Blanch’s style, very much trapped in the era between the wars, is often as indigestibly rich as Lawrence Durrell and occasionally as suffocatingly gushing as Barabara Cartland. I was also reminded of Gore Vidal. Like Gore, Lesley must have been a fabulous guest at a dinner party: a colourful talker but not perhaps a great listener. Her writing suggests a monstrous ego at work (Vidal again!) She had a prodigious memory but what she recalls in the most vivid detail are people’s homes and “collectables”. The portrait of her marriage is disappointing: she refers to Gary’s “amorous conquests” (he was a serial adulterer) without going into details and draws a veil over her own infidelities.

I was gifted this book and would not have read it otherwise. Lesley Blanch “lived a life of high intensity on many a wilder shore” (her god-daughter’s words). There is a lot to like, even to admire, in this recollection of a peripatetic life that spanned the entire twentieth century, but its author, I suspect, was not a likeable woman.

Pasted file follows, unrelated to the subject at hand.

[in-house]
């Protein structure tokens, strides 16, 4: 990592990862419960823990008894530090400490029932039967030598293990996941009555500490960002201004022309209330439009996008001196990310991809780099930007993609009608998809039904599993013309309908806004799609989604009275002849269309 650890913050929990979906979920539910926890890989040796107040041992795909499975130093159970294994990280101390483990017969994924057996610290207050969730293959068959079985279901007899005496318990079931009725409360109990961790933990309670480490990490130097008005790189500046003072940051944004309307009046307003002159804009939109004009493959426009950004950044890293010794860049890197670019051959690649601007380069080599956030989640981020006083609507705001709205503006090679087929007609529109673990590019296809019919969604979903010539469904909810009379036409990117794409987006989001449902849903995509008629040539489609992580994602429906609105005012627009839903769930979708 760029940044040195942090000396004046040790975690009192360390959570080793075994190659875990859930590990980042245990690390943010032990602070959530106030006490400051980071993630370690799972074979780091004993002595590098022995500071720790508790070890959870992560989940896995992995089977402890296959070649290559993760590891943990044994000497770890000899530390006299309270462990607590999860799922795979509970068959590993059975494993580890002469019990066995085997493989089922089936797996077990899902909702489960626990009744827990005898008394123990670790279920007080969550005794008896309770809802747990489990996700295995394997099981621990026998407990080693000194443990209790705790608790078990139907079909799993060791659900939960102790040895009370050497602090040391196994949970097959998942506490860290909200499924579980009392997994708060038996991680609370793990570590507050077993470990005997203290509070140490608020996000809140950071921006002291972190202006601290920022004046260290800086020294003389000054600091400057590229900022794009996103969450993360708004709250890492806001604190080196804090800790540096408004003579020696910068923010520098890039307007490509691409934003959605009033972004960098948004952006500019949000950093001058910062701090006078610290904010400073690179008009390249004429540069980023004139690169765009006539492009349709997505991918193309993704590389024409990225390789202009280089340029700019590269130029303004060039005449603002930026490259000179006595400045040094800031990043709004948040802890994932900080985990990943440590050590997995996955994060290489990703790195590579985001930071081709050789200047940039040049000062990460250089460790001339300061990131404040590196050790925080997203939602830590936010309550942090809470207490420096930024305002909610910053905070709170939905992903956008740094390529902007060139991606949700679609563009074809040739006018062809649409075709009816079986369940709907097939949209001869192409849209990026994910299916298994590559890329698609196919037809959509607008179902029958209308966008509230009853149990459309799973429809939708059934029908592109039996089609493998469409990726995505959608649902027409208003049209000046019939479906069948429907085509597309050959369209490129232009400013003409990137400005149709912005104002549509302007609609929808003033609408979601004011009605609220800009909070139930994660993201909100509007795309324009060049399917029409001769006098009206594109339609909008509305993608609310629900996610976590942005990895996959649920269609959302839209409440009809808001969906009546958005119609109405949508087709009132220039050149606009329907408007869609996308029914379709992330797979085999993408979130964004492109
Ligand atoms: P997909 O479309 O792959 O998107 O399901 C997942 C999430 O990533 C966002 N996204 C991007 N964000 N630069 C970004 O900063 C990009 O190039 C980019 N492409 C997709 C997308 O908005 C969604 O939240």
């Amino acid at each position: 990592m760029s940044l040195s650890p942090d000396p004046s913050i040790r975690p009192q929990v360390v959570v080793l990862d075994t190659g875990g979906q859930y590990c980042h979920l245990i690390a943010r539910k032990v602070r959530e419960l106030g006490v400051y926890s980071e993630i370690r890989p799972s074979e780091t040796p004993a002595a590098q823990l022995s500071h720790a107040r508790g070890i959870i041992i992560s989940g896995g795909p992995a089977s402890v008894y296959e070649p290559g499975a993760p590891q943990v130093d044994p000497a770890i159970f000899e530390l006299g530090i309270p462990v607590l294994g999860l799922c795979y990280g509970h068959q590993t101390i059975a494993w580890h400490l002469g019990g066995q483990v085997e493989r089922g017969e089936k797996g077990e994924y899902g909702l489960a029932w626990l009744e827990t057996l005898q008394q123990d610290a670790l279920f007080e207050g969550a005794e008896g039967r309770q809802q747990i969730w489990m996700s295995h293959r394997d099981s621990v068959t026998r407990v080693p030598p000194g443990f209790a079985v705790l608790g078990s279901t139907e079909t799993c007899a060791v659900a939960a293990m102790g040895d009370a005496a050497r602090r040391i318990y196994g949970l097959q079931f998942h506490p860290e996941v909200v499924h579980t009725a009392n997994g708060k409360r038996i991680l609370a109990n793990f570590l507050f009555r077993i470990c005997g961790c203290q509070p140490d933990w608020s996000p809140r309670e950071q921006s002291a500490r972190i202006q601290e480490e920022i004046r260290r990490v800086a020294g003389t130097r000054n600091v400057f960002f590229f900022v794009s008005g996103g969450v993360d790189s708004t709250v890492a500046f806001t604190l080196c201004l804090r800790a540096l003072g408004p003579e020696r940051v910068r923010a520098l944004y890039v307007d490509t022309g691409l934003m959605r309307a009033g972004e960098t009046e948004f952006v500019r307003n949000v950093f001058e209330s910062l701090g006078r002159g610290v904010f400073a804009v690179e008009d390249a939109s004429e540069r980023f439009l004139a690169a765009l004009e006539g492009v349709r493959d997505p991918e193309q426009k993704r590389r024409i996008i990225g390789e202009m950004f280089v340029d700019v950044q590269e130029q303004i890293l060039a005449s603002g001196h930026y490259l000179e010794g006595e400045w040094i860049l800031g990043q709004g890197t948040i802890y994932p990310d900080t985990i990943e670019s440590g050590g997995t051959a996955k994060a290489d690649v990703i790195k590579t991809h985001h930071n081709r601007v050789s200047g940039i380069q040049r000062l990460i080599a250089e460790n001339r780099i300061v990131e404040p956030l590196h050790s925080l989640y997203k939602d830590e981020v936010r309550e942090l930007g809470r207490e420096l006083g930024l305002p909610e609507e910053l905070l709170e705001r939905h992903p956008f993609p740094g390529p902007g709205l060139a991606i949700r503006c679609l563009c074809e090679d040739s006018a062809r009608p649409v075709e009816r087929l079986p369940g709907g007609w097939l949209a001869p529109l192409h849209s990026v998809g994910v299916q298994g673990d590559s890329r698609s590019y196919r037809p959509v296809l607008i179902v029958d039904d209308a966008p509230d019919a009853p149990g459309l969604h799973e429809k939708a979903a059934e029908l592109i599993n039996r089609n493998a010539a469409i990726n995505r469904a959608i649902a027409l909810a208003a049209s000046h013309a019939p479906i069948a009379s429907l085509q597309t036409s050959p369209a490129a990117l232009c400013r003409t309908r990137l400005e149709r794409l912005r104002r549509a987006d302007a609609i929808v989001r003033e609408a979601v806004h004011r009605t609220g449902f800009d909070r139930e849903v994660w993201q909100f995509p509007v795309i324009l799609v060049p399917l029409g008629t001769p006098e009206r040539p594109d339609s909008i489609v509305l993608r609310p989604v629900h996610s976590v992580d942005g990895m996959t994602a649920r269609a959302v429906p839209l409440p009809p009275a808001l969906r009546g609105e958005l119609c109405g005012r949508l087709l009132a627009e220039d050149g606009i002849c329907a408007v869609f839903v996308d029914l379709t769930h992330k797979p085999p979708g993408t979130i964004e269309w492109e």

Saturday, 19 May 2018

Wot I'm reading: Life and death row

MICHAEL CONNELLY: Two Kinds of Truth

Episode Twenty in Michael Connelly’s Harry Bosch casebook. This author has never produced a dud and frequently, as with this one, he delivers an absolute cracker.

Harry, now in his sixties and working ‘cold cases’ for the San Fernando Police Department, is called to a ‘hot’ crime scene when Mexican father-and-son pharmacists are killed by suspected Russian hitmen. The murders are linked to a major racket involving prescription drugs and Harry takes a huge risk going undercover. This story has a life-and-death climax more worthy of an action-man movie than a semi-retired cop.

Titus Welliver plays Harry Bosch on Amazon Prime TV